The Senate Committee on Health, Education, Labor, and Pensions (HELP) will delay (subscription required) its markup of bipartisan drug pricing legislation focused on pharmaceutical benefit managers (PBMs). Last month, top aides for Chair Bernie Saunders (I-VT) and Ranking Member Bill Cassidy (R-LA) reached out to staffers for other committee members, notifying them of the planned markup after returning from Congress’ spring recess. But according to committee documents and congressional aides, the committee is holding closed-door roundtables with experts and representatives from the PBM and generics industries, which will delay the markup session. Though the provisions of the bill remain unclear, in 2019 the HELP Committee proposed a package from former Sen. Lamar Alexander (R-TN) and Sen. Patty Murray (D-WA). The current committee could pull from the 2019 bill’s language requiring PBMs to be more transparent about their business and put limitations on PBMs’ ability to use spread pricing.
GOP Congressional Leaders Send Letter to HHS, CMS Expressing Concern of IRA Implementation
Last Wednesday, three Congressional Republican leaders sent a letter to Secretary of the Department for Health and Human Services (HHS) Xavier Becerra and Administrator of the Centers for Medicare and Medicaid Services (CMS) Chiquita Brooks-LaSure expressing their concern over recent implementation guidance for the Medicare drug price-pricing provisions of the Inflation Reduction Act (IRA). Senate Finance Committee Ranking Member Mike Crapo (R-ID), House Ways and Means Chair Jason Smith (R-MO), and House Energy and Commerce Chair Cathy McMorris Rodgers (R-WA) co-signed the letter, which stated that initial guidance for CMS’ implementation of the IRA’s Medicare drug pricing negotiation provisions may permit Democrats to allow HHS to use march-in rights under the Bayh-Dole Act to advance partisan initiatives. Specifically, the GOP lawmakers expressed concern over HHS’ ability to march-in on the patents of drugs developed with government funding and grant licenses for those drugs to be developed and distributed at cheaper prices for the public.
The lawmakers request that CMS reconsiders several components of the guidance, urging that inaction could stifle innovation, discourage public-private partnerships, undermine intellectual property protections, and offer poor conditions for public input. Additionally, the lawmakers criticize CMS’ lack of transparency and accountability in implementing the IRA provisions. They ask for longer public comment periods for stakeholders and claim the agency should not withhold any portion of its regulatory proposals from public feedback.
On Monday, President Joe Biden signed a House bill immediately ending the COVID-19 national emergency, first enacted in 2020 during the Trump administration. Of note, the COVID-19 National Emergency is distinct from the COVID-19 Public Health Emergency (PHE), which will expire on May 11. While many healthcare flexibilities are still tied to the COVID-19 PHE, the National Emergency notably governs 1135 waiver flexibilities, which provided additional flexibilities to health care providers during the pandemic. Certain policy changes contained in two March 2020 interim final rules and specific policies in the Coronavirus Aid, Relief, and Economic Security (CARES) Act will continue until the expiration of the PHE. The Consolidated Appropriations Act of 2023 extended many telehealth flexibilities through December 31, 2024.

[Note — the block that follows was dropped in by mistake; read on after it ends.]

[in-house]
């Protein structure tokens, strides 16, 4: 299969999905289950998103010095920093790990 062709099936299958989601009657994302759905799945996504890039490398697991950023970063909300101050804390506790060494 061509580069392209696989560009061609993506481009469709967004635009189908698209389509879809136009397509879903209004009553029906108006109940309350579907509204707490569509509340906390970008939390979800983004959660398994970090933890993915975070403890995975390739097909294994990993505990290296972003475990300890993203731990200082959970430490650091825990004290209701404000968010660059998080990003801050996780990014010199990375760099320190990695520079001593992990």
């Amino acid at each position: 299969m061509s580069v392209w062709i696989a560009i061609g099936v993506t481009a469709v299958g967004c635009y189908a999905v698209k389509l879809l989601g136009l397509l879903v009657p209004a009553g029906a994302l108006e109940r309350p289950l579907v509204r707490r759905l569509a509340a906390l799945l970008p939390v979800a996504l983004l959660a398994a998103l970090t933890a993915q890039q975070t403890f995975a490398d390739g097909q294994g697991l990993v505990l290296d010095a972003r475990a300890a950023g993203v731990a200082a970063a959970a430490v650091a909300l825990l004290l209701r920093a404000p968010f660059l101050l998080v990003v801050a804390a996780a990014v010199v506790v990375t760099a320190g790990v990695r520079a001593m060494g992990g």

- On Tuesday, the U.S. Department of Health and Human Services’ (HHS) Office of the National Coordinator for Health Information Technology (ONC) released a Notice on Proposed Rulemaking to implement various provisions of the 21st Century Cures Act (Cures Act) and make several enhancements to the ONC Health IT Certification Program (Certification Program) to advance interoperability, improve transparency, and support the access, exchange, and use of electronic health information. The proposals include provisions to: 1) Implement the Electronic Health Record Reporting Program as a new Condition of Certification for developers of certified health information technology under the Program. 2) Revise several Certification Program criteria including existing criteria for clinical decision support, patient demographics and observations, electronic case reporting, and application programming interfaces for patient and population services. 3) Implement policies to promote greater trust in the predictive decision support interventions (DSIs) used in healthcare to enable users to determine effectiveness of DSI and improve market competition, among other provisions.